Libya's central bank (CBL) said on Tuesday the country had earned 15.6 billion Libyan dinars ($11.4 billion) in oil revenue in the first six months of the year, accounting for more than 93 percent of total income and more than double the 6.8 billion dinars earned from oil in the first half of 2017.
Total spending was 16.88 billion dinars, a little more than total revenue of 16.7 billion, the Tripoli based CBL said in a statement.
Figures released by the CBL serve only as a rough guide to overall spending in Libya as the country has been politically and economically divided since 2014, with a rival central bank operating in the eastern town of Bayda.
That has thrown the economy into crisis, contributing to a liquidity crisis and a sharp drop in living standards.
Oil revenues - which have been boosted by higher production and rising prices - and most salary payments have continued to be processed through the CBL in Tripoli, and the two central banks are meant to be using a single, joint budget this year.
The Tripoli CBL said public salary payments made up 66 percent of spending in the first half of the year, and subsidies 19 percent. Salary payments would rise by 4.5 billion dinars in 2018 due to the inclusion of salaries under the eastern government, it said.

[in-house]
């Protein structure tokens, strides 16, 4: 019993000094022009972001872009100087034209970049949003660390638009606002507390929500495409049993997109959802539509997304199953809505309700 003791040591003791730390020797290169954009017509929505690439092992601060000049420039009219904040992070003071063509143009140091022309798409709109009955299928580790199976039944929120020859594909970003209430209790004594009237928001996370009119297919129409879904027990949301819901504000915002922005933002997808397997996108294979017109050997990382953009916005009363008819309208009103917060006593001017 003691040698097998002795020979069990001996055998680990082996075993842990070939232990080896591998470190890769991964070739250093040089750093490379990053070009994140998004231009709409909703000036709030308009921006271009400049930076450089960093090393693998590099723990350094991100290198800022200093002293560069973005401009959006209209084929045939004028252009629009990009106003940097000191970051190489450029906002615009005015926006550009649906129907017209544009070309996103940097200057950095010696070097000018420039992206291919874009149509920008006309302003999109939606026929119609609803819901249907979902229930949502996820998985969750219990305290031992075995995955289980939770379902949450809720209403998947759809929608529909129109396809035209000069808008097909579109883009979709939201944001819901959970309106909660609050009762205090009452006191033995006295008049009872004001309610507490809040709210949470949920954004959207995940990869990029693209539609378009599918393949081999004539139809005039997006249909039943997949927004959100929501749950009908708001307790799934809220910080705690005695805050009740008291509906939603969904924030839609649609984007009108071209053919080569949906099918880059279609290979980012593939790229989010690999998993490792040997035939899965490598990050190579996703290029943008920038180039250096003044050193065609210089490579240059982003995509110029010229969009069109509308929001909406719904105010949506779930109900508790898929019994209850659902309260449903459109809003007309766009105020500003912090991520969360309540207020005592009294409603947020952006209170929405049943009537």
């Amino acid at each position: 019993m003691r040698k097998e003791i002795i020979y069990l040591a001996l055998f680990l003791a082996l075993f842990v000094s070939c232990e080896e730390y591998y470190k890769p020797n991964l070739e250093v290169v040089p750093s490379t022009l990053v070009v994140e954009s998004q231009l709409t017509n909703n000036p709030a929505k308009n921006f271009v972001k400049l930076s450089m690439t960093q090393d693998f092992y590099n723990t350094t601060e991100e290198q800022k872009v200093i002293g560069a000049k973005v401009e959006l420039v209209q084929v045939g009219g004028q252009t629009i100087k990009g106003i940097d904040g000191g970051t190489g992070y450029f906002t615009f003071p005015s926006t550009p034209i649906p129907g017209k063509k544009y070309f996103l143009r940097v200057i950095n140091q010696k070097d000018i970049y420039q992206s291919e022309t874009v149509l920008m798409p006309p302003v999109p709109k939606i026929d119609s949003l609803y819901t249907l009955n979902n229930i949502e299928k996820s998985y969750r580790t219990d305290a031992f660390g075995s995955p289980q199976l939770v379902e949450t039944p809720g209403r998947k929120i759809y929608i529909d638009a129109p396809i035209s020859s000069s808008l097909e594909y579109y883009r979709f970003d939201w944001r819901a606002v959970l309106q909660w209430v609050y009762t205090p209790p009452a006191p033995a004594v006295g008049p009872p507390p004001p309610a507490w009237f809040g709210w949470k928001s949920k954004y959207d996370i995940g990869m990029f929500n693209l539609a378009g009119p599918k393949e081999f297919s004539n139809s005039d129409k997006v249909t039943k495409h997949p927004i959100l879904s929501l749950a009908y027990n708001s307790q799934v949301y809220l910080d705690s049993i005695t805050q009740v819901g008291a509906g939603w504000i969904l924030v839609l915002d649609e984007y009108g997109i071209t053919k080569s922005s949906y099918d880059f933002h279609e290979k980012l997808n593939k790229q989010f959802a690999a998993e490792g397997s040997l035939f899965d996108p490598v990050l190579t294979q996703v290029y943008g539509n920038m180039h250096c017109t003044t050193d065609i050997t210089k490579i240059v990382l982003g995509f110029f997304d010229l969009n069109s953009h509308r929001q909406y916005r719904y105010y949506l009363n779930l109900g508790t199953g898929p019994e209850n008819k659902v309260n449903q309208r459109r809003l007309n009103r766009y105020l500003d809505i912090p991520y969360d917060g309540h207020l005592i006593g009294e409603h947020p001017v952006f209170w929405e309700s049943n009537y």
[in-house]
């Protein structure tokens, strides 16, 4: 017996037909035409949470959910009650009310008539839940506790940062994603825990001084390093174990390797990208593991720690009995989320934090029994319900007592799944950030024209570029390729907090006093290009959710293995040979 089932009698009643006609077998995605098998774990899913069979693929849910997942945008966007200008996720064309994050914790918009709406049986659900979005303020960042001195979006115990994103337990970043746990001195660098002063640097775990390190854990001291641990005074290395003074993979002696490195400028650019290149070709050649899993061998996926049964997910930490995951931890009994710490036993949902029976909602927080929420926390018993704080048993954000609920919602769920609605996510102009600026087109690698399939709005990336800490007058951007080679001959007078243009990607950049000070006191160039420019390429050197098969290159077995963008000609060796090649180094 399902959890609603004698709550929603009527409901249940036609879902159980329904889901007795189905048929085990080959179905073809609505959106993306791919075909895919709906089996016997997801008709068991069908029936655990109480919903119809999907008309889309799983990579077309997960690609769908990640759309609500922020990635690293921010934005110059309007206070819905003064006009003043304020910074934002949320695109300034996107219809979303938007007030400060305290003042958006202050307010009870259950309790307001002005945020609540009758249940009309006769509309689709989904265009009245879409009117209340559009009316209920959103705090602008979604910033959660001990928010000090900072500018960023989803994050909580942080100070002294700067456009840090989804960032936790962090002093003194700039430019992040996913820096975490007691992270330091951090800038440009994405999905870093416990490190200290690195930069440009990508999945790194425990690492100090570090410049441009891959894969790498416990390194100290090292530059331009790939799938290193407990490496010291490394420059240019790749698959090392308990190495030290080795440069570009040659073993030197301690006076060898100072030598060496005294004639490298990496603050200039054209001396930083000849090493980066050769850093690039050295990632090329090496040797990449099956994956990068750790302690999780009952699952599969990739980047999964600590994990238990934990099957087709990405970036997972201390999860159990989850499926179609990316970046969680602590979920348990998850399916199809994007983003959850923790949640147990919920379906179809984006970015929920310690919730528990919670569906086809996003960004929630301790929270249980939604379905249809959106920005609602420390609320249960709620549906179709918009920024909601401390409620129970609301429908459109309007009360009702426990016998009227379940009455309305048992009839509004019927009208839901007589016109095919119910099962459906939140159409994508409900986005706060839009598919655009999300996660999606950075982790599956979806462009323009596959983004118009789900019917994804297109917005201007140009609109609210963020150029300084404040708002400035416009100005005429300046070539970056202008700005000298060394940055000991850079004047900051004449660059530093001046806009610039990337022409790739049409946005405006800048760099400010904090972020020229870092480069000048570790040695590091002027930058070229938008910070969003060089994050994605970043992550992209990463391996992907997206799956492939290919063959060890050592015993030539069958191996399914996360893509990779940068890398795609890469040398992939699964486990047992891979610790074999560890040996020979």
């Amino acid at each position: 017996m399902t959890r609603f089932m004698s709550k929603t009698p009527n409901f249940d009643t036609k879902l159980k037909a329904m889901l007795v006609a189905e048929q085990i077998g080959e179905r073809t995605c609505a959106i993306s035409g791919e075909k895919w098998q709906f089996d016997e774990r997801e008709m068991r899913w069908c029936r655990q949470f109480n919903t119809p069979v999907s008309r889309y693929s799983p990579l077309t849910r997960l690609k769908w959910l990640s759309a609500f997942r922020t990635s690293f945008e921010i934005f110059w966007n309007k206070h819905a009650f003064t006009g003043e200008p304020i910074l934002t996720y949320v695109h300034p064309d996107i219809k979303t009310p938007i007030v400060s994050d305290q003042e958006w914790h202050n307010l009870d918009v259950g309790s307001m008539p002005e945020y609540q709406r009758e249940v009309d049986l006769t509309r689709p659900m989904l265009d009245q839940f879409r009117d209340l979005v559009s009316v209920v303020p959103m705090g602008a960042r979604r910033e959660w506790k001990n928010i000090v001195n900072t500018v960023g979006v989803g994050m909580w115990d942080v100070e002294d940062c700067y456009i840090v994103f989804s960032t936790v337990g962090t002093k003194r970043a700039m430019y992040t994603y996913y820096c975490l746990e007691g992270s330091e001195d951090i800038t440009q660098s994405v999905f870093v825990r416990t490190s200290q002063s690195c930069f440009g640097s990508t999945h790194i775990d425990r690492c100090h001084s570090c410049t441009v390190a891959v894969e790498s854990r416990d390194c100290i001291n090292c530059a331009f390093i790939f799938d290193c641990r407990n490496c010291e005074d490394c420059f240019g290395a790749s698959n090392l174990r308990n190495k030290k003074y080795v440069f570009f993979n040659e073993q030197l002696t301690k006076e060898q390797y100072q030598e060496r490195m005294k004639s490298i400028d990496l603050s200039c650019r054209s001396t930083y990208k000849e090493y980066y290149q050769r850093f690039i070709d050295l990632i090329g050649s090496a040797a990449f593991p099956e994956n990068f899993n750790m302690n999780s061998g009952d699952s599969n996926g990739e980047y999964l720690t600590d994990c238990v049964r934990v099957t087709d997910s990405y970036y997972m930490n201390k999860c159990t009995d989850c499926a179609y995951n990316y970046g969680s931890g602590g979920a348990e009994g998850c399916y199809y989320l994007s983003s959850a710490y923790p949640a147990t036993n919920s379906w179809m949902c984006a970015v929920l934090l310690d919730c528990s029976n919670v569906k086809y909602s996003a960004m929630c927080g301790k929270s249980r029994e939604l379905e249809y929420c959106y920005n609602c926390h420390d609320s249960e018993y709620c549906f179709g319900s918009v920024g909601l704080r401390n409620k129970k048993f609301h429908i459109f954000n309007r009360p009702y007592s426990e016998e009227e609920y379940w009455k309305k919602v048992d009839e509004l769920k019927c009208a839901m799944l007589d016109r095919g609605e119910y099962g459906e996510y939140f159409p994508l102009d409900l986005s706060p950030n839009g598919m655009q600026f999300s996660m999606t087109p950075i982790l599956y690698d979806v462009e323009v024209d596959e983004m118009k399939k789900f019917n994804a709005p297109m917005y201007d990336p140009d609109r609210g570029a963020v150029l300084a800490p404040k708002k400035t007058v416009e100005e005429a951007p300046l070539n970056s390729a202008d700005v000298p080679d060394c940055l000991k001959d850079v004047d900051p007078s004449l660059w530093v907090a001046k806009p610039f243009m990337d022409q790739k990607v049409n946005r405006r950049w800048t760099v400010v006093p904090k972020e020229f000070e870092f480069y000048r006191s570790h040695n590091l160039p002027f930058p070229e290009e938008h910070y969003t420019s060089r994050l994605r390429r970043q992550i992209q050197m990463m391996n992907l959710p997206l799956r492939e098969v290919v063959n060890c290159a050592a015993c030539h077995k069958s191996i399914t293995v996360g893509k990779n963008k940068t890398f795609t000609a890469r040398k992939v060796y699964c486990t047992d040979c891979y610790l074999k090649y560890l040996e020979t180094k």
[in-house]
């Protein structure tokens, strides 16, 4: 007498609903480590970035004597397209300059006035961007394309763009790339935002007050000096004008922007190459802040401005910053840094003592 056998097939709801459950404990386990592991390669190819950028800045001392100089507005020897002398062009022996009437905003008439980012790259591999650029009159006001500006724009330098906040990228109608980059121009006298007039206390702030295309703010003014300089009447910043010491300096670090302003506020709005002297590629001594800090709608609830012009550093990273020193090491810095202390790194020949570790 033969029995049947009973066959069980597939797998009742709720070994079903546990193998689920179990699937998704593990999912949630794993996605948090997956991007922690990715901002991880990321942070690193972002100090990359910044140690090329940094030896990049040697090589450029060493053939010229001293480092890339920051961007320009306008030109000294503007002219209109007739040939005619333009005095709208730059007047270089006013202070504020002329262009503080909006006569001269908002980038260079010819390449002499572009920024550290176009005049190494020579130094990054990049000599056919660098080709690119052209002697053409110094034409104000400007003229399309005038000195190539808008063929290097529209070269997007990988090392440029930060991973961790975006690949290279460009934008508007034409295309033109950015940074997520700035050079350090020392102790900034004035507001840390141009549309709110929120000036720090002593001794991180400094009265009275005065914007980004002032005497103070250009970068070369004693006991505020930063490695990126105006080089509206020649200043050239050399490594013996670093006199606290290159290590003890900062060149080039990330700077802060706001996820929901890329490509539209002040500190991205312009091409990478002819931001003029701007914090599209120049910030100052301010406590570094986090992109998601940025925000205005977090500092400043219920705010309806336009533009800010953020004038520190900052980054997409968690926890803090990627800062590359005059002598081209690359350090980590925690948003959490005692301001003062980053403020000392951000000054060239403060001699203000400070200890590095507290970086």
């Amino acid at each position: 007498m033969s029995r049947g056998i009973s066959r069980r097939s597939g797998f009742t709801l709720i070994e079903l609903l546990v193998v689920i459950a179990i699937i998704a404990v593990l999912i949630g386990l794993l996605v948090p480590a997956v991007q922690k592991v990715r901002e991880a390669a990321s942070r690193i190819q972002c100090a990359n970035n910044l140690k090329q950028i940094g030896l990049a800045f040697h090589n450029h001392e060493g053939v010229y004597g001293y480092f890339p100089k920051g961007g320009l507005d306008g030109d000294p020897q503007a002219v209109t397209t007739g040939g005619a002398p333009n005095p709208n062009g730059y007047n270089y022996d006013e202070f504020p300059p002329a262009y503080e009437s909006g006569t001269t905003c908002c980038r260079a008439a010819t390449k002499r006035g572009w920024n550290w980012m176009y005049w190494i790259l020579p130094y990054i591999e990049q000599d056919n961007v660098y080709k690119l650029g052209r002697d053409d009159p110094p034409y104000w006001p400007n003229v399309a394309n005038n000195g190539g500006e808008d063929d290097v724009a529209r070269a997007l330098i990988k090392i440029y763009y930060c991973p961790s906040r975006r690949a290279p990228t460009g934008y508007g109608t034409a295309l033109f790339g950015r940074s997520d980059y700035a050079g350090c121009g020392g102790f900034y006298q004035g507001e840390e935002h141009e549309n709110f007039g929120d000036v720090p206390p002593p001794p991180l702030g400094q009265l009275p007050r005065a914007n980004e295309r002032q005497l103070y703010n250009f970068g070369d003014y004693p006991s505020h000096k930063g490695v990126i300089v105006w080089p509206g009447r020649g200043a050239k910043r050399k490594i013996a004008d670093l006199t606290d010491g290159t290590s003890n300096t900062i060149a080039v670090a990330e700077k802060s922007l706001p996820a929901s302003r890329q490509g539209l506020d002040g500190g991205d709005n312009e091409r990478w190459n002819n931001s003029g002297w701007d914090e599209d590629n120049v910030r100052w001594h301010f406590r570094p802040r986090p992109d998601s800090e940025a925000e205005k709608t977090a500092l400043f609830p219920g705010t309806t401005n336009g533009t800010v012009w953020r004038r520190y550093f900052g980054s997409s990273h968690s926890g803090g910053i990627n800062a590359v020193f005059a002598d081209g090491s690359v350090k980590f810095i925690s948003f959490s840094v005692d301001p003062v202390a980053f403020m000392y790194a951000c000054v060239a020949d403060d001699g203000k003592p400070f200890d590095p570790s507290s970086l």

The CBL also listed spending in dollars, including an allocation of $2.09 billion for the National Oil Corporation (NOC) and $2.7 billion in family allowances.
The allowances are a mechanism for trying to inject dollars into the market and reduce the gap between a fixed official exchange rate of 1.4 dinars to the dollar and the black market rate of around 7 dinars.
With oil production and prices rising since last year, the Tripoli CBL and the internationally recognised Government of National Accord (GNA) in the capital have been under pressure to increase transparency about how Libya's oil money is spent.
Eastern factions have complained that too much goes to Tripoli's powerful militias and to the east's armed rivals, the stated reason that eastern officials shut down oil exports from several terminals last month, blocking most of Libya's oil production.
On Tuesday the GNA appealed to the U.N. Security Council to form a technical committee that could "review the expenditure, revenues and transactions of the central banks in Tripoli and Bayda".
The Tripoli CBL said it would welcome such a move. "The central bank declares its full readiness to cooperate with any committee in this regard," it said.